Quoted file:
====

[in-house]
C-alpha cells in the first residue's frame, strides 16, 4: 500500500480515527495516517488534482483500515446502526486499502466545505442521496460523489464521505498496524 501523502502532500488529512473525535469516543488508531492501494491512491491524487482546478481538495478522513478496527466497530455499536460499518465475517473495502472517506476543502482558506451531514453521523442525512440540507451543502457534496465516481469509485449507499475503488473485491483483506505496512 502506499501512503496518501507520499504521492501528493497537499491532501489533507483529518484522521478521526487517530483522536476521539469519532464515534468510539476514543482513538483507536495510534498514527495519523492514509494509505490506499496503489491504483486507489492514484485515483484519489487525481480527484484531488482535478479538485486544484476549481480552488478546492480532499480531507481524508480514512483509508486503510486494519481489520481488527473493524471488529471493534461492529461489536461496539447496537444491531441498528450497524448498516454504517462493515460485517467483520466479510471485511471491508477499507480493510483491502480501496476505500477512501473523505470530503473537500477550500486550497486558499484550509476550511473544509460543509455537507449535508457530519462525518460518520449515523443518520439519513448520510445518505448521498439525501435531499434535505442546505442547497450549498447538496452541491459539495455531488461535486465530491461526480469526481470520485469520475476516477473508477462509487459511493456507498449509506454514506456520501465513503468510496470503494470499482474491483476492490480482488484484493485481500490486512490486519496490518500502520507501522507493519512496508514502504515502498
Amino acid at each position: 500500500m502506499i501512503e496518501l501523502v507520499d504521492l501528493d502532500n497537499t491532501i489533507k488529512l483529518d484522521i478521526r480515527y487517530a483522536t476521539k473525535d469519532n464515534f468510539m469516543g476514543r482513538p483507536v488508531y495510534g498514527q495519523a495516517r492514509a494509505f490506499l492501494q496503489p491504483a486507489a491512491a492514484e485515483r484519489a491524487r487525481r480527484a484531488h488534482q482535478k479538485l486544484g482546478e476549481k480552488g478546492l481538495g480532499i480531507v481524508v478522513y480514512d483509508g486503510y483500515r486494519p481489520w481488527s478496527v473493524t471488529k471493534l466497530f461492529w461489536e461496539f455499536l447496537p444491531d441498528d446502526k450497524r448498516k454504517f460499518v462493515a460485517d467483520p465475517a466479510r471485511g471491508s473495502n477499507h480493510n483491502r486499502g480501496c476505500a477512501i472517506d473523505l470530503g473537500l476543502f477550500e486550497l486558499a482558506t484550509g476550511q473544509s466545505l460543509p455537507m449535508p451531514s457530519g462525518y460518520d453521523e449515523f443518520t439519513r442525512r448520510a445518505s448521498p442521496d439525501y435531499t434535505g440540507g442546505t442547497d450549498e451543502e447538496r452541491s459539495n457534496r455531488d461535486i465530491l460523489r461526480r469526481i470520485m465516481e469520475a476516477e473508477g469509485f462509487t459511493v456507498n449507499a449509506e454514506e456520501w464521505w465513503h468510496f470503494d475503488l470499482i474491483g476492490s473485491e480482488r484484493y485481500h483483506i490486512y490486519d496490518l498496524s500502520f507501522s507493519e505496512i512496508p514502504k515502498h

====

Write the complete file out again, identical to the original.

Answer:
[in-house]
C-alpha cells in the first residue's frame, strides 16, 4: 500500500480515527495516517488534482483500515446502526486499502466545505442521496460523489464521505498496524 501523502502532500488529512473525535469516543488508531492501494491512491491524487482546478481538495478522513478496527466497530455499536460499518465475517473495502472517506476543502482558506451531514453521523442525512440540507451543502457534496465516481469509485449507499475503488473485491483483506505496512 502506499501512503496518501507520499504521492501528493497537499491532501489533507483529518484522521478521526487517530483522536476521539469519532464515534468510539476514543482513538483507536495510534498514527495519523492514509494509505490506499496503489491504483486507489492514484485515483484519489487525481480527484484531488482535478479538485486544484476549481480552488478546492480532499480531507481524508480514512483509508486503510486494519481489520481488527473493524471488529471493534461492529461489536461496539447496537444491531441498528450497524448498516454504517462493515460485517467483520466479510471485511471491508477499507480493510483491502480501496476505500477512501473523505470530503473537500477550500486550497486558499484550509476550511473544509460543509455537507449535508457530519462525518460518520449515523443518520439519513448520510445518505448521498439525501435531499434535505442546505442547497450549498447538496452541491459539495455531488461535486465530491461526480469526481470520485469520475476516477473508477462509487459511493456507498449509506454514506456520501465513503468510496470503494470499482474491483476492490480482488484484493485481500490486512490486519496490518500502520507501522507493519512496508514502504515502498
Amino acid at each position: 500500500m502506499i501512503e496518501l501523502v507520499d504521492l501528493d502532500n497537499t491532501i489533507k488529512l483529518d484522521i478521526r480515527y487517530a483522536t476521539k473525535d469519532n464515534f468510539m469516543g476514543r482513538p483507536v488508531y495510534g498514527q495519523a495516517r492514509a494509505f490506499l492501494q496503489p491504483a486507489a491512491a492514484e485515483r484519489a491524487r487525481r480527484a484531488h488534482q482535478k479538485l486544484g482546478e476549481k480552488g478546492l481538495g480532499i480531507v481524508v478522513y480514512d483509508g486503510y483500515r486494519p481489520w481488527s478496527v473493524t471488529k471493534l466497530f461492529w461489536e461496539f455499536l447496537p444491531d441498528d446502526k450497524r448498516k454504517f460499518v462493515a460485517d467483520p465475517a466479510r471485511g471491508s473495502n477499507h480493510n483491502r486499502g480501496c476505500a477512501i472517506d473523505l470530503g473537500l476543502f477550500e486550497l486558499a482558506t484550509g476550511q473544509s466545505l460543509p455537507m449535508p451531514s457530519g462525518y460518520d453521523e449515523f443518520t439519513r442525512r448520510a445518505s448521498p442521496d439525501y435531499t434535505g440540507g442546505t442547497d450549498e451543502e447538496r452541491s459539495n457534496r455531488d461535486i465530491l460523489r461526480r469526481i470520485m465516481e469520475a476516477e473508477g469509485f462509487t459511493v456507498n449507499a449509506e454514506e456520501w464521505w465513503h468510496f470503494d475503488l470499482i474491483g476492490s473485491e480482488r484484493y485481500h483483506i490486512y490486519d496490518l498496524s500502520f507501522s507493519e505496512i512496508p514502504k515502498h